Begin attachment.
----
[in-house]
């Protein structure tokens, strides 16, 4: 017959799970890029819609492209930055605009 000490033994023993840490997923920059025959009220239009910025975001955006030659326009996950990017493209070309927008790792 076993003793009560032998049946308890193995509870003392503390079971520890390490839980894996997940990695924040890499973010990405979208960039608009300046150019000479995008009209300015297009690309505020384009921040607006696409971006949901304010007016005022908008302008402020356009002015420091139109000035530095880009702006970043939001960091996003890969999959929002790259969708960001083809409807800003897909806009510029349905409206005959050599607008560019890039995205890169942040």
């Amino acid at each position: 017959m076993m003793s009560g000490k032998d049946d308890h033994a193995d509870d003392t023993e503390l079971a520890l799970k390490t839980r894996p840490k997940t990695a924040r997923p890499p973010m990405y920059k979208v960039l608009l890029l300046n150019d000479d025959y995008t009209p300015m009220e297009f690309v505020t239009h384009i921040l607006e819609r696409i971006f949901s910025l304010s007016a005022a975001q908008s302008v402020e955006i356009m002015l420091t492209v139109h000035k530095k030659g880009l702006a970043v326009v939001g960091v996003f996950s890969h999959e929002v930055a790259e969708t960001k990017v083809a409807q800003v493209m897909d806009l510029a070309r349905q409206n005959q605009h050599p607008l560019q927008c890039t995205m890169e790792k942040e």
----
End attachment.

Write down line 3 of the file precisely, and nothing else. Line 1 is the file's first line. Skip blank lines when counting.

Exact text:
């Amino acid at each position: 017959m076993m003793s009560g000490k032998d049946d308890h033994a193995d509870d003392t023993e503390l079971a520890l799970k390490t839980r894996p840490k997940t990695a924040r997923p890499p973010m990405y920059k979208v960039l608009l890029l300046n150019d000479d025959y995008t009209p300015m009220e297009f690309v505020t239009h384009i921040l607006e819609r696409i971006f949901s910025l304010s007016a005022a975001q908008s302008v402020e955006i356009m002015l420091t492209v139109h000035k530095k030659g880009l702006a970043v326009v939001g960091v996003f996950s890969h999959e929002v930055a790259e969708t960001k990017v083809a409807q800003v493209m897909d806009l510029a070309r349905q409206n005959q605009h050599p607008l560019q927008c890039t995205m890169e790792k942040e």